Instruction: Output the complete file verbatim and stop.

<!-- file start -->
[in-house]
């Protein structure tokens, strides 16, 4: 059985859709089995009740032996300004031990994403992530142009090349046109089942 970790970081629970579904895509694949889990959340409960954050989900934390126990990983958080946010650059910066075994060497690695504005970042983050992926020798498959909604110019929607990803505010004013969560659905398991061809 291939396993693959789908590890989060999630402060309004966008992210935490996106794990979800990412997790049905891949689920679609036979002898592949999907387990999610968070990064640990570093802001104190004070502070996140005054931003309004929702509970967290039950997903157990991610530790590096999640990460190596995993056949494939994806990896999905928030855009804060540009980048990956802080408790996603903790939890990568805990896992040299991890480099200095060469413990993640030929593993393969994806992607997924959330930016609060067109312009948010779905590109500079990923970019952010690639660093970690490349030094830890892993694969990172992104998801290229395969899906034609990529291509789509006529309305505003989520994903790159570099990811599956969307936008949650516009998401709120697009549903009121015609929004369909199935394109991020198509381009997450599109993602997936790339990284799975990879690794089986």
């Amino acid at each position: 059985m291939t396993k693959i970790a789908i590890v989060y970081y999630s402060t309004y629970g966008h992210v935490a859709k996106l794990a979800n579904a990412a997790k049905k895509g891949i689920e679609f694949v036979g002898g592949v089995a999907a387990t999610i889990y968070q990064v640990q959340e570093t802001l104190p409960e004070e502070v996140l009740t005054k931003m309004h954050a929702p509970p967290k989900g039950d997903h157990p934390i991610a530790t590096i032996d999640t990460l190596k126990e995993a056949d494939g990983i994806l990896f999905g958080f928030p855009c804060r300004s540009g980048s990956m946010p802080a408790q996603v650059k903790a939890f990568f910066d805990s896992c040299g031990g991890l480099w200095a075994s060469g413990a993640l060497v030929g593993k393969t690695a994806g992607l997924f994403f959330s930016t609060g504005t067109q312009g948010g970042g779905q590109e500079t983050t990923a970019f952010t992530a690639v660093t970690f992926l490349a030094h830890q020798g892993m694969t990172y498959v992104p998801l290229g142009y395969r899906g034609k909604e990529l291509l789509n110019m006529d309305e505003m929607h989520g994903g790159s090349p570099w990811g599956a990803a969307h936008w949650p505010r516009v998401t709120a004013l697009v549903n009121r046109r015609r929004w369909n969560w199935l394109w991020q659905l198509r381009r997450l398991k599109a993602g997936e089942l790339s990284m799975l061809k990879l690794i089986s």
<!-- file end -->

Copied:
[in-house]
């Protein structure tokens, strides 16, 4: 059985859709089995009740032996300004031990994403992530142009090349046109089942 970790970081629970579904895509694949889990959340409960954050989900934390126990990983958080946010650059910066075994060497690695504005970042983050992926020798498959909604110019929607990803505010004013969560659905398991061809 291939396993693959789908590890989060999630402060309004966008992210935490996106794990979800990412997790049905891949689920679609036979002898592949999907387990999610968070990064640990570093802001104190004070502070996140005054931003309004929702509970967290039950997903157990991610530790590096999640990460190596995993056949494939994806990896999905928030855009804060540009980048990956802080408790996603903790939890990568805990896992040299991890480099200095060469413990993640030929593993393969994806992607997924959330930016609060067109312009948010779905590109500079990923970019952010690639660093970690490349030094830890892993694969990172992104998801290229395969899906034609990529291509789509006529309305505003989520994903790159570099990811599956969307936008949650516009998401709120697009549903009121015609929004369909199935394109991020198509381009997450599109993602997936790339990284799975990879690794089986």
């Amino acid at each position: 059985m291939t396993k693959i970790a789908i590890v989060y970081y999630s402060t309004y629970g966008h992210v935490a859709k996106l794990a979800n579904a990412a997790k049905k895509g891949i689920e679609f694949v036979g002898g592949v089995a999907a387990t999610i889990y968070q990064v640990q959340e570093t802001l104190p409960e004070e502070v996140l009740t005054k931003m309004h954050a929702p509970p967290k989900g039950d997903h157990p934390i991610a530790t590096i032996d999640t990460l190596k126990e995993a056949d494939g990983i994806l990896f999905g958080f928030p855009c804060r300004s540009g980048s990956m946010p802080a408790q996603v650059k903790a939890f990568f910066d805990s896992c040299g031990g991890l480099w200095a075994s060469g413990a993640l060497v030929g593993k393969t690695a994806g992607l997924f994403f959330s930016t609060g504005t067109q312009g948010g970042g779905q590109e500079t983050t990923a970019f952010t992530a690639v660093t970690f992926l490349a030094h830890q020798g892993m694969t990172y498959v992104p998801l290229g142009y395969r899906g034609k909604e990529l291509l789509n110019m006529d309305e505003m929607h989520g994903g790159s090349p570099w990811g599956a990803a969307h936008w949650p505010r516009v998401t709120a004013l697009v549903n009121r046109r015609r929004w369909n969560w199935l394109w991020q659905l198509r381009r997450l398991k599109a993602g997936e089942l790339s990284m799975l061809k990879l690794i089986s």